Lastly, if you have not already, you may want to determine if you can take advantage of programs like the Employee Retention Tax Credit (ERTC) to help recoup some of the money owed on your loan.

EIDL Update and Treasury Deferment

The Economic Injury Disaster Loan (EIDL) program, administered by SBA, provided temporary financial relief to businesses affected by the COVID-19 pandemic. These low-interest non-forgivable loans were intended to help cover operating expenses and other financial obligations during times of economic hardship. The program offered loans of up to $2 million with favorable terms, such as low interest rates and long repayment periods.

To assist small business owners in paying off their EIDL, SBA rolled out the Hardship Accommodation Plan, which mitigated the cost of the loan for a short period in an attempt to give struggling business owners some relief.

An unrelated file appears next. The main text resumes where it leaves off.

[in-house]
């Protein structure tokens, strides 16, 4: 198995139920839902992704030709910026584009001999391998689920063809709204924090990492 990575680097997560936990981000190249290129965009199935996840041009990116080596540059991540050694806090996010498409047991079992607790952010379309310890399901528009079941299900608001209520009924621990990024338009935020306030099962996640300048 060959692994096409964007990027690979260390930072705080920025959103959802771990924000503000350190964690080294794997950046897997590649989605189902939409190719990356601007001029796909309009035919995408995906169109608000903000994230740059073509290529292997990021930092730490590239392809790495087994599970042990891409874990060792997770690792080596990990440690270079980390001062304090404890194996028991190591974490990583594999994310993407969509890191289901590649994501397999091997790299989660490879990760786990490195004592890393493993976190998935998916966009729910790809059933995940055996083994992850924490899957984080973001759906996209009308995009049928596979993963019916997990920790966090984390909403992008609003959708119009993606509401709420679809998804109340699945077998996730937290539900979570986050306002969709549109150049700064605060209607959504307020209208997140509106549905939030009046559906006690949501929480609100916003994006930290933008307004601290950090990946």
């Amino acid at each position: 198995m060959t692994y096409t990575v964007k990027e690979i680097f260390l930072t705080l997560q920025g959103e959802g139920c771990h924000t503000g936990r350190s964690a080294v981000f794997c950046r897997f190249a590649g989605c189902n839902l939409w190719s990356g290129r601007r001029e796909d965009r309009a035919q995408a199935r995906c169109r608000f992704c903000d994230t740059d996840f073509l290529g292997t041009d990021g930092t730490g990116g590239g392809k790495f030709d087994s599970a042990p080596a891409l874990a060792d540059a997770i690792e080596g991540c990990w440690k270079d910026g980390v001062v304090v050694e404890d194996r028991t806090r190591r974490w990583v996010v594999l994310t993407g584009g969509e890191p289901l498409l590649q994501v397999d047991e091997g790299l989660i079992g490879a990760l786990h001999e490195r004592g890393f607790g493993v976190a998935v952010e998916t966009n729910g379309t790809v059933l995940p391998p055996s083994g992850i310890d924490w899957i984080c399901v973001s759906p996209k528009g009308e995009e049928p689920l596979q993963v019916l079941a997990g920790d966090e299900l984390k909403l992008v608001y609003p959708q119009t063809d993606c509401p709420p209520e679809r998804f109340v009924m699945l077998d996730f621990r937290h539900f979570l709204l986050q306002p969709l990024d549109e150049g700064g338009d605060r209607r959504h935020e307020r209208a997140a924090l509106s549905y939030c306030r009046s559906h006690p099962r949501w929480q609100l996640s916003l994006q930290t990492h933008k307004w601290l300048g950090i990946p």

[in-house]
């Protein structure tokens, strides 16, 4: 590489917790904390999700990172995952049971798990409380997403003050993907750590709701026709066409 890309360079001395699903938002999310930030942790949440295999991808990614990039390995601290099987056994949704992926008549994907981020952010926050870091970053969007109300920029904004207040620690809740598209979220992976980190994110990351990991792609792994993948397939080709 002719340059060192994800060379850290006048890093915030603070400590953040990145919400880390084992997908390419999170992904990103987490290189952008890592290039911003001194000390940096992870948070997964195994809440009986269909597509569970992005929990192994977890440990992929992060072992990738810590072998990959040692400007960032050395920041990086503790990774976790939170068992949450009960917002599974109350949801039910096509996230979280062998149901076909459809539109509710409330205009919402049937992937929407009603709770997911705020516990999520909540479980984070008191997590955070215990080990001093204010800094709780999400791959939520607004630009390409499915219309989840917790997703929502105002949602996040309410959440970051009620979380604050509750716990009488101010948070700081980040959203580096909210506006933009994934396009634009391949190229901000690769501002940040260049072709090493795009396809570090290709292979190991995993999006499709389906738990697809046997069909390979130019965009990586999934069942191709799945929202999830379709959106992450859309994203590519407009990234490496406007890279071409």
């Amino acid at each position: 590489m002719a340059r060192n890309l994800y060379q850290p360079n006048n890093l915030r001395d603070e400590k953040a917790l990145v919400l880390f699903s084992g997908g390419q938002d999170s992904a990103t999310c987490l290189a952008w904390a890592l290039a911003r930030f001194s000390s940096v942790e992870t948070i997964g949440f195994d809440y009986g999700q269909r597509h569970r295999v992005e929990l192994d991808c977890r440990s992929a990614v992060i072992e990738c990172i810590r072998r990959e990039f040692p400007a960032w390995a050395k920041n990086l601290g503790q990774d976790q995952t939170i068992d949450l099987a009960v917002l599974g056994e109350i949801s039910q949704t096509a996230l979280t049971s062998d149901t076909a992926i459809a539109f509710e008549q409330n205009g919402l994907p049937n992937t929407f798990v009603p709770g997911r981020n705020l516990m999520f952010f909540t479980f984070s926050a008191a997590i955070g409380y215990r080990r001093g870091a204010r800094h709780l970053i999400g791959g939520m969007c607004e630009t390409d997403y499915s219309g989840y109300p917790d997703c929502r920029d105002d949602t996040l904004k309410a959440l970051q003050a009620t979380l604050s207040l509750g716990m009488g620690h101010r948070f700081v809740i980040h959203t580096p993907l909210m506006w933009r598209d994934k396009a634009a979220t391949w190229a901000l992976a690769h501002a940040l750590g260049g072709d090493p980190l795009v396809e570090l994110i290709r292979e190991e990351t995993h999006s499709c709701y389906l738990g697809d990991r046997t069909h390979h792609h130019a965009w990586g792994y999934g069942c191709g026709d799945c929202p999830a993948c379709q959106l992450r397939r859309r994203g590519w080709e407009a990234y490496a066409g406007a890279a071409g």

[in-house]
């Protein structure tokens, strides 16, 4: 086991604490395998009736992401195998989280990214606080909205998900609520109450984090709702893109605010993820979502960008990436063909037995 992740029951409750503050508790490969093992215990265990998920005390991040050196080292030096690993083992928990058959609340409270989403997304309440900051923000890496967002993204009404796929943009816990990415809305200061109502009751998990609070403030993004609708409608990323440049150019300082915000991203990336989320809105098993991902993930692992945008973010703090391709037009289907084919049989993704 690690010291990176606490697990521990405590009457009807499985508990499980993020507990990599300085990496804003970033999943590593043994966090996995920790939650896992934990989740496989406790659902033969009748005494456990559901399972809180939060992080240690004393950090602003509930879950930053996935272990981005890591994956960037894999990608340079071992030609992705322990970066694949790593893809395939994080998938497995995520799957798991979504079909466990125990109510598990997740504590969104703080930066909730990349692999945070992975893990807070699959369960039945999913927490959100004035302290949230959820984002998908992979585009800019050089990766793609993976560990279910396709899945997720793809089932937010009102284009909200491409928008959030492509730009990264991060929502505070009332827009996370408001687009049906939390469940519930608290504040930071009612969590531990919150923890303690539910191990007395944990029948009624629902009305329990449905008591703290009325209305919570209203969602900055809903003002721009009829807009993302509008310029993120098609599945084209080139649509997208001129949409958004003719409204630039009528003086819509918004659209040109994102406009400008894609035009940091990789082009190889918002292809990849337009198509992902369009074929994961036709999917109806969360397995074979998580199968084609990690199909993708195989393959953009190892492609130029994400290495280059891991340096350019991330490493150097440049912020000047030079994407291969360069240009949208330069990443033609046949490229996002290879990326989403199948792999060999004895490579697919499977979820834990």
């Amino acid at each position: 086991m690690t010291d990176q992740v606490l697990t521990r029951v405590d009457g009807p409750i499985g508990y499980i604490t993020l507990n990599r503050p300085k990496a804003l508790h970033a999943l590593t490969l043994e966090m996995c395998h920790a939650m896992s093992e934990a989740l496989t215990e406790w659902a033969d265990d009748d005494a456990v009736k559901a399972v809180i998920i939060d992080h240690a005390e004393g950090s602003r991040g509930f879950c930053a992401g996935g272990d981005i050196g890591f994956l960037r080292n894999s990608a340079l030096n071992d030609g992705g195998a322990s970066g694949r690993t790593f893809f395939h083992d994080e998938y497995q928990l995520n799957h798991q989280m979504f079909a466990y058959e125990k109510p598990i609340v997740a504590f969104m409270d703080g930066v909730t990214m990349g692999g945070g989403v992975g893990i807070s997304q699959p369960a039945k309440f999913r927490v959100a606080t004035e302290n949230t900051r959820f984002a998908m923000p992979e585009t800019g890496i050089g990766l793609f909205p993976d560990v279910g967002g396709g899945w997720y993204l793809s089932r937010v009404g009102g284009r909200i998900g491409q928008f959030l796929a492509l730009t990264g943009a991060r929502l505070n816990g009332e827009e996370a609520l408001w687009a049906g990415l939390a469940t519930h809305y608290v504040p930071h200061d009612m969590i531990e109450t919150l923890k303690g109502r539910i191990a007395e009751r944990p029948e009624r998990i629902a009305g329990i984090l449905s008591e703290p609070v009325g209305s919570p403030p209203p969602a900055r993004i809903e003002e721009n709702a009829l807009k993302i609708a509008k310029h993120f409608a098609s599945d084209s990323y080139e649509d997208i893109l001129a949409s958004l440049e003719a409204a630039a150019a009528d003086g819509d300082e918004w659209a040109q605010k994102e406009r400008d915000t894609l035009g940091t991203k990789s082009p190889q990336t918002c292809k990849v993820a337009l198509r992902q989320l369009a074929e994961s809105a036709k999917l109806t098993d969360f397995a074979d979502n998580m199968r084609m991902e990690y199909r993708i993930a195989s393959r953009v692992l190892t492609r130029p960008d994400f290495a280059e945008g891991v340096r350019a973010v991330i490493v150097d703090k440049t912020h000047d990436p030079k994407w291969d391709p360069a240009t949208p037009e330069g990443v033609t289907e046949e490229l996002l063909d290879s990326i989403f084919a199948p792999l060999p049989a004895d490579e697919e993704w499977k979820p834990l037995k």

Now SBA is cracking down to recover an estimated $30 billion in unpaid SBA loans. This past March, SBA began referring neglected COVID disaster loans with balances of $100,000 or less to the Treasury Department for collection. You may have already received a notice from the Treasury explaining that your unpaid EIDL debt has been referred to Treasury. If you find yourself struggling to repay your EIDL, you can deploy the same strategies as discussed above including reaching out to the lender, utilizing ERTC, or exploring bankruptcy options in extreme cases. It is important to note that these strategies are best implemented with a business professional like an attorney or CPA.

If you are current on your EIDL payments but still experiencing Treasury collection demands or are having trouble navigating repayment after your loan has been sent to Treasury, contact NFIB directly with your story at [email protected].

If you have any additional questions regarding your SBA loan, you can still reach out to [email protected] or contact your local SBA district office here.